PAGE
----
Google’s Acquisition of Lytro goes Beyond VR

The promise of immersive digital experiences has always been the ability to transport an individual to a new place, a new experience, a new reality. However, due to hardware and software constraints, that promise has thus far fallen short of expectation. Google understands that in order to reach those goals, there needs to be a way to effectively capture the physical world with immense detail – and also have the ability to share those images in an immersive environment.


Enter light field imaging. A conventional camera can capture the intensity of light coming from a scene, resulting in 2D images, with realistic shadows. A light-field camera is capable of capturing not only the intensity of light, but also the direction that those light rays are traveling in space. Done correctly, these images allow for hyper-realistic showcases of the real world. Knowing this, it makes sense that Google would then acquire light-field camera company Lytro, and it’s various patents/proprietary information. An early example of how these cameras will be used can be found in Googles new VR app, Welcome to Light Fields.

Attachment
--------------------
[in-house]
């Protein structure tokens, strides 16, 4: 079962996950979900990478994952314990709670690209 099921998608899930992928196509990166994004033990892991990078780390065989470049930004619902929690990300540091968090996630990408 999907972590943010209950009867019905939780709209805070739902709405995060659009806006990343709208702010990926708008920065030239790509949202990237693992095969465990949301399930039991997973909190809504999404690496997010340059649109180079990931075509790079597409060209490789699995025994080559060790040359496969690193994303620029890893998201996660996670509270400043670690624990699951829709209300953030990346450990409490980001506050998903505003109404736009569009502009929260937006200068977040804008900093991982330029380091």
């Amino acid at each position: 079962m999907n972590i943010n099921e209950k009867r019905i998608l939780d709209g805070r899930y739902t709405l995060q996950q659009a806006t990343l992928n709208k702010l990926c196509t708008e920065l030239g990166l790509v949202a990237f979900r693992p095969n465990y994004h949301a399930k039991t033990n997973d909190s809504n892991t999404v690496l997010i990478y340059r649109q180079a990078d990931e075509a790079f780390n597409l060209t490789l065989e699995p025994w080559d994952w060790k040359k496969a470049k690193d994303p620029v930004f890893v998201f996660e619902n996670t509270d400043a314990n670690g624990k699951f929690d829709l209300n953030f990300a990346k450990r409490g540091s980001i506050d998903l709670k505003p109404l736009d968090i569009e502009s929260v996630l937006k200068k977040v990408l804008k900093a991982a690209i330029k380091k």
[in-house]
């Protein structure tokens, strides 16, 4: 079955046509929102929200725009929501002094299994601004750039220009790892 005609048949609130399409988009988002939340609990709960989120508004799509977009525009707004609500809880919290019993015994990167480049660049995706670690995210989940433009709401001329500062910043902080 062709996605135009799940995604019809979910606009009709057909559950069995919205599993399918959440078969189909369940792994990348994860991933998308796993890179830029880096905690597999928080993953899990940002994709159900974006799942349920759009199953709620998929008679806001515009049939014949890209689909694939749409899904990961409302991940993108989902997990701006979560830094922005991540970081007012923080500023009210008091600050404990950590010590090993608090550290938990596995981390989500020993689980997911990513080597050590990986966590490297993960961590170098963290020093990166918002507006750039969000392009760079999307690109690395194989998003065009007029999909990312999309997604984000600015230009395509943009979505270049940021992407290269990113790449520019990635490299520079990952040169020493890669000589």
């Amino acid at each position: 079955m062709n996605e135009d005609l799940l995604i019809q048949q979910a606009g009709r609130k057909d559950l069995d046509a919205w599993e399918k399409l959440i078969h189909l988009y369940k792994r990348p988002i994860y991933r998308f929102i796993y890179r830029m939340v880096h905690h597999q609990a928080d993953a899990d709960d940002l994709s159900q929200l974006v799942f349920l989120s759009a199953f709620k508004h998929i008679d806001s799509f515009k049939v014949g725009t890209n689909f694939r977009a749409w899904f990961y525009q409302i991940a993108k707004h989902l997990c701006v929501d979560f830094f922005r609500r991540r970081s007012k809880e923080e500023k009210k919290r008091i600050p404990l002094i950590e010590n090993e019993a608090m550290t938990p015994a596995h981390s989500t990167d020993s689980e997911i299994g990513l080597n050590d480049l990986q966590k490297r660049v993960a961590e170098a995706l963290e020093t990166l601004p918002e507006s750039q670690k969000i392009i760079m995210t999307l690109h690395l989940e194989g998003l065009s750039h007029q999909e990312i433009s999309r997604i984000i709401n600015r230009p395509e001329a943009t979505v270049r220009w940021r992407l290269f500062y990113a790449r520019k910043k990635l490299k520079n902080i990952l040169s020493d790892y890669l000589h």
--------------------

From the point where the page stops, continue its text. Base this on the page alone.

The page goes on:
However, realistic image capturing goes well beyond virtual reality for the tech-behemoth. While the industry continues to mature, and the price & accessibility of the hardware continues to drop, look for Google to deploy this technology in a few different ways. Automotive mapping will allow for more precise self driving software and new mobile cameras will make way for contextually relevant experiences, as they allow for high quality data collection of the real world. The more real-time, high fidelity information that Google is able to ingest around a place or scene, the better they’ll be able to enhance consumers understanding of the world around them.


For marketers, there are deeper implications to this trend than simply being able to create compelling immersive experiences for their consumers. Sure, that’s important, and will increasingly bring new and fun ways to interact with a target market, but there’s an underlying trend here as well. As these light-field cameras make their way onto individual devices, consumers will be empowered to understand the world around them in ways not possible today.